Polar Moment co-founder, Tim Stratton, explains the background to the business and what it takes to win the Queens Award for Industry.
Can you start by talking about your background and career highlights?
Tim Stratton: I was working as a data communications consultant and had just helped to design a complex network for Tesco.They wanted to accept the Switch debit card but didn’t want to install 20,000 transaction terminals, thousands of phone lines and most importantly, not hold up queues of customers for an additional 25 seconds whenever a card needed to be authorised. I devised a solution that would require attaching a cheap magnetic swipe reader to each till and using their high-speed data network to carry the card traffic to their mainframe. It required the development of a software switch between the mainframe and three different banks.We weren’t a software house but they gave me the job of designing and developing the switch. We went live on schedule and the delay imposed was 2.5 seconds not 25!
Thirty years later, that software is still doing the same job. It has processed more than 30 billion transactions with a value of over £1 trillion. We sold the same system into GE Capital, Asda, Safeway, and BhS eventually.
What other blue chip brands have you worked with?
TS: That project provided the idea for a card-payment software package. We set up a company called Retail Logic and went live with Comet as our initial customer in 1992, rapidly followed by Dixons, House of Fraser, and Harrods. By 2004 that software was processing more than 70 percent of all the card payments in the UK. John Rozek was a senior manager in NatWest’s card acquiring business and joined Retail Logic as director of business futures. He played a major role in the integrated Chip and PIN solution, for which we won the Queens Award for Industry (Innovation) 2004. Other pioneering projects that John won included dynamic currency conversion for Hertz Europe and a terminal-based solution for the London Eye that established the model for the majority of current customer present solutions.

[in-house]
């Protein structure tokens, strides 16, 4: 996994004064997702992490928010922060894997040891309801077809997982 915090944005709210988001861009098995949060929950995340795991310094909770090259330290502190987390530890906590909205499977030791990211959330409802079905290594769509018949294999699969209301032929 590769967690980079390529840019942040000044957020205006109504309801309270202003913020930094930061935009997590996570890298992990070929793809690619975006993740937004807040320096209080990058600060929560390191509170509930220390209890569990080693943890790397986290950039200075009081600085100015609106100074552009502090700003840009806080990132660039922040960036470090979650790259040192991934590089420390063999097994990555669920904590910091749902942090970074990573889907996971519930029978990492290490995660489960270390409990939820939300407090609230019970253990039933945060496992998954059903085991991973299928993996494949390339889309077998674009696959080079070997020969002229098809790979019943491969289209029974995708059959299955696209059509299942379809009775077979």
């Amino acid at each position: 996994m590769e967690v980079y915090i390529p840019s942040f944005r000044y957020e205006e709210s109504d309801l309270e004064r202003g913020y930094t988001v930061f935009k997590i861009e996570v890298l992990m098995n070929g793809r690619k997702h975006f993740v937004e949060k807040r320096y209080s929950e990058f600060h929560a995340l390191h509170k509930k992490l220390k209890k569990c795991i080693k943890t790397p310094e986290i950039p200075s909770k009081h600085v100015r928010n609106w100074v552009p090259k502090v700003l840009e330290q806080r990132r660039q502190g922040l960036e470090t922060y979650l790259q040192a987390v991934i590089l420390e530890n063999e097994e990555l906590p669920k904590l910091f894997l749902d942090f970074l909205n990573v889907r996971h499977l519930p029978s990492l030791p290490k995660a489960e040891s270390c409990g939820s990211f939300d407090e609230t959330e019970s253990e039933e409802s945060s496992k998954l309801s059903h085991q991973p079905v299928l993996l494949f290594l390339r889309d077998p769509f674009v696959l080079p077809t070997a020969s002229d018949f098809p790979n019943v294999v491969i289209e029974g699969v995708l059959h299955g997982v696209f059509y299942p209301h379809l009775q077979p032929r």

How did you arrive at Polar Moment?
TS: John and I both left Retail Logic in 2005. By that time our customers included most major UK retailers, many other organisations including DHL, HSBC, Direct Line, HMRC, BT, RS Components and Easyjet. In 2006, we established Polar Moment, acquiring a small training and change management business called SkillSet, where Paul Deed was working as a senior manager. Paul also has a 20 year track record of software delivery: working on critical systems at the Inland Revenue, then Pharmaceutical/BioTech software solutions, TV and now payments.
How have you found working with a trade association partner – is this set of circumstances new to you?
TS: Over the years we’ve worked with an incredibly diverse set of customers -from single-person businesses to Exxon/Mobil, as well as many public and third sector organisations. The support from the members and the co-operation with Bacta has worked very smoothly. I think that’s been helped by the clear goal that we’ve set ourselves and the determination of everyone involved to achieve it.
What stage is Yalp at and what are the next stages as we approach the new year?
TS: Security and reliability are key to Yalp and third-party penetration testing has started this week. We were determined to work with a reputable bank and are working through Barclaycard’s acceptance process – which is considerably more difficult for a start-up operation than an established business. Once we’ve completed that exercise, we plan to go straight into a live pilot in a few pubs before the official launch at EAG.
Why have you made the strategic decision to pursue a tier 1 financial partner – what does this bring to the table and why is it so important?
TS: It’s the guarantee of quality – not just that Barclaycard will handle all of the payment transactions securely and reliably but also that they impose high standards on customers like GPT. You can’t cut any corners or avoid rigorous scrutiny of your plans and operations. Smaller, less reputable banks have been handed sanctions by the card schemes if there are any issues with their customers. Sometimes, the customer has had to stop accepting card payments for a period and that’s not a risk that GPT or its customers can accept.
How would you describe the appetite within the gaming/gambling industry for a cashless solution – have you been surprised or impressed by the response to the Yalp solution?
TS: Interest is very high. I thought it would follow the general model of adoption – a few pioneers trying the technology out in a limited way with the largest customers biding their time. We are in dialogue with some very large customers already and hope to be able to make at least one major announcement this year.
In a sentence can you summarise what Yalp brings to the industry?
TS: Cashless play that’s secure, reliable and easy to integrate